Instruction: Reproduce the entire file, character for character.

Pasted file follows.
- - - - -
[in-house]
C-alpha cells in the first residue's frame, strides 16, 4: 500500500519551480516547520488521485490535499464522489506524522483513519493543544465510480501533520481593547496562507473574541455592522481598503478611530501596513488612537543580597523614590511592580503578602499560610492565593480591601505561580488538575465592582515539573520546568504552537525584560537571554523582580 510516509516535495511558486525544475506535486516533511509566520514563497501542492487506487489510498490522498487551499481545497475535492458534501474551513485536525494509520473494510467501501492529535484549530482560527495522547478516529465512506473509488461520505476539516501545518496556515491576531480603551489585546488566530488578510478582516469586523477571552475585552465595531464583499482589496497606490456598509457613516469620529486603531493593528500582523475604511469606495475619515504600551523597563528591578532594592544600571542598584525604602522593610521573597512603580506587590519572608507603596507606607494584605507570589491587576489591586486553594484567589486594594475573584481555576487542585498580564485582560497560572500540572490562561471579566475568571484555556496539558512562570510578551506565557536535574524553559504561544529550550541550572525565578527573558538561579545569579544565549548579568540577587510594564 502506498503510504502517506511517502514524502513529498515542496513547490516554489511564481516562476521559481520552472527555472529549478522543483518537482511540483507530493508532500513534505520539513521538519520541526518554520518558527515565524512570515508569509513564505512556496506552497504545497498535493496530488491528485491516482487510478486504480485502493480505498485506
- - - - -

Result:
[in-house]
C-alpha cells in the first residue's frame, strides 16, 4: 500500500519551480516547520488521485490535499464522489506524522483513519493543544465510480501533520481593547496562507473574541455592522481598503478611530501596513488612537543580597523614590511592580503578602499560610492565593480591601505561580488538575465592582515539573520546568504552537525584560537571554523582580 510516509516535495511558486525544475506535486516533511509566520514563497501542492487506487489510498490522498487551499481545497475535492458534501474551513485536525494509520473494510467501501492529535484549530482560527495522547478516529465512506473509488461520505476539516501545518496556515491576531480603551489585546488566530488578510478582516469586523477571552475585552465595531464583499482589496497606490456598509457613516469620529486603531493593528500582523475604511469606495475619515504600551523597563528591578532594592544600571542598584525604602522593610521573597512603580506587590519572608507603596507606607494584605507570589491587576489591586486553594484567589486594594475573584481555576487542585498580564485582560497560572500540572490562561471579566475568571484555556496539558512562570510578551506565557536535574524553559504561544529550550541550572525565578527573558538561579545569579544565549548579568540577587510594564 502506498503510504502517506511517502514524502513529498515542496513547490516554489511564481516562476521559481520552472527555472529549478522543483518537482511540483507530493508532500513534505520539513521538519520541526518554520518558527515565524512570515508569509513564505512556496506552497504545497498535493496530488491528485491516482487510478486504480485502493480505498485506